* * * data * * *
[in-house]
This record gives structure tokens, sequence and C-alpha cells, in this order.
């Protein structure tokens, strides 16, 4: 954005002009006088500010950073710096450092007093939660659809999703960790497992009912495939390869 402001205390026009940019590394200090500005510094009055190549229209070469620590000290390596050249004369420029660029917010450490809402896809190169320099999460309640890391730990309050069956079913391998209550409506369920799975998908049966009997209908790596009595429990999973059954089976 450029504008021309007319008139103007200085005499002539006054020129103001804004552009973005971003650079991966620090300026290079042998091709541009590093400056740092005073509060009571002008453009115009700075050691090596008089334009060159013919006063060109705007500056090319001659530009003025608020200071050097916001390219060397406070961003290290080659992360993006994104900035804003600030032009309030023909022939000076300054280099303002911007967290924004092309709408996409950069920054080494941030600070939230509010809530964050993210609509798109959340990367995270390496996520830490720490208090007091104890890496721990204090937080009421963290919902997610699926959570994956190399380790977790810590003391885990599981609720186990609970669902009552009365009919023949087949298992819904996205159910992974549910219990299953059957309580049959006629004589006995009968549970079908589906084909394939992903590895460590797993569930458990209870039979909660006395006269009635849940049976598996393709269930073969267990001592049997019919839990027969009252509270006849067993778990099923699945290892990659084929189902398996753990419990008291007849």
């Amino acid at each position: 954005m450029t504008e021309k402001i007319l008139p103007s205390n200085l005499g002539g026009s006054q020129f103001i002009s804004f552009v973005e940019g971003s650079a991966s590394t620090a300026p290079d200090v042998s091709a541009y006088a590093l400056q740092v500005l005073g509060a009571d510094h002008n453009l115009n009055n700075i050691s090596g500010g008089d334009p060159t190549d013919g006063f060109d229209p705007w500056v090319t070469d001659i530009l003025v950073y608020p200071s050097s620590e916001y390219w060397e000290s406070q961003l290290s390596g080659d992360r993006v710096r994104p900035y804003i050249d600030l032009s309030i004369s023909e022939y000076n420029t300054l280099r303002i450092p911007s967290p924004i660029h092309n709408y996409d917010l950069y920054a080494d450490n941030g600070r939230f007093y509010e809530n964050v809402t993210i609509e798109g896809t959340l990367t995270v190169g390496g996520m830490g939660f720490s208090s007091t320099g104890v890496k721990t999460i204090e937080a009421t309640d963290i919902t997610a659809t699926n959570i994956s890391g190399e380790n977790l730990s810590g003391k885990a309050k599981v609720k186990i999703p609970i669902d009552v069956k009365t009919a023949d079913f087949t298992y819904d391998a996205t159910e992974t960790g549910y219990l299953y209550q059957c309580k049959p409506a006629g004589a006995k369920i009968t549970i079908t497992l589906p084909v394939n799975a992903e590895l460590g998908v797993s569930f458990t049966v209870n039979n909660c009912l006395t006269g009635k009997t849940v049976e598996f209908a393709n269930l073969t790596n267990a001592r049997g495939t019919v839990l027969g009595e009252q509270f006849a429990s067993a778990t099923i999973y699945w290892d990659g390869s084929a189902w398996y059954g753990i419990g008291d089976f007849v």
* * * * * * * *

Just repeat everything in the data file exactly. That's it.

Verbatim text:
[in-house]
This record gives structure tokens, sequence and C-alpha cells, in this order.
């Protein structure tokens, strides 16, 4: 954005002009006088500010950073710096450092007093939660659809999703960790497992009912495939390869 402001205390026009940019590394200090500005510094009055190549229209070469620590000290390596050249004369420029660029917010450490809402896809190169320099999460309640890391730990309050069956079913391998209550409506369920799975998908049966009997209908790596009595429990999973059954089976 450029504008021309007319008139103007200085005499002539006054020129103001804004552009973005971003650079991966620090300026290079042998091709541009590093400056740092005073509060009571002008453009115009700075050691090596008089334009060159013919006063060109705007500056090319001659530009003025608020200071050097916001390219060397406070961003290290080659992360993006994104900035804003600030032009309030023909022939000076300054280099303002911007967290924004092309709408996409950069920054080494941030600070939230509010809530964050993210609509798109959340990367995270390496996520830490720490208090007091104890890496721990204090937080009421963290919902997610699926959570994956190399380790977790810590003391885990599981609720186990609970669902009552009365009919023949087949298992819904996205159910992974549910219990299953059957309580049959006629004589006995009968549970079908589906084909394939992903590895460590797993569930458990209870039979909660006395006269009635849940049976598996393709269930073969267990001592049997019919839990027969009252509270006849067993778990099923699945290892990659084929189902398996753990419990008291007849």
């Amino acid at each position: 954005m450029t504008e021309k402001i007319l008139p103007s205390n200085l005499g002539g026009s006054q020129f103001i002009s804004f552009v973005e940019g971003s650079a991966s590394t620090a300026p290079d200090v042998s091709a541009y006088a590093l400056q740092v500005l005073g509060a009571d510094h002008n453009l115009n009055n700075i050691s090596g500010g008089d334009p060159t190549d013919g006063f060109d229209p705007w500056v090319t070469d001659i530009l003025v950073y608020p200071s050097s620590e916001y390219w060397e000290s406070q961003l290290s390596g080659d992360r993006v710096r994104p900035y804003i050249d600030l032009s309030i004369s023909e022939y000076n420029t300054l280099r303002i450092p911007s967290p924004i660029h092309n709408y996409d917010l950069y920054a080494d450490n941030g600070r939230f007093y509010e809530n964050v809402t993210i609509e798109g896809t959340l990367t995270v190169g390496g996520m830490g939660f720490s208090s007091t320099g104890v890496k721990t999460i204090e937080a009421t309640d963290i919902t997610a659809t699926n959570i994956s890391g190399e380790n977790l730990s810590g003391k885990a309050k599981v609720k186990i999703p609970i669902d009552v069956k009365t009919a023949d079913f087949t298992y819904d391998a996205t159910e992974t960790g549910y219990l299953y209550q059957c309580k049959p409506a006629g004589a006995k369920i009968t549970i079908t497992l589906p084909v394939n799975a992903e590895l460590g998908v797993s569930f458990t049966v209870n039979n909660c009912l006395t006269g009635k009997t849940v049976e598996f209908a393709n269930l073969t790596n267990a001592r049997g495939t019919v839990l027969g009595e009252q509270f006849a429990s067993a778990t099923i999973y699945w290892d990659g390869s084929a189902w398996y059954g753990i419990g008291d089976f007849v």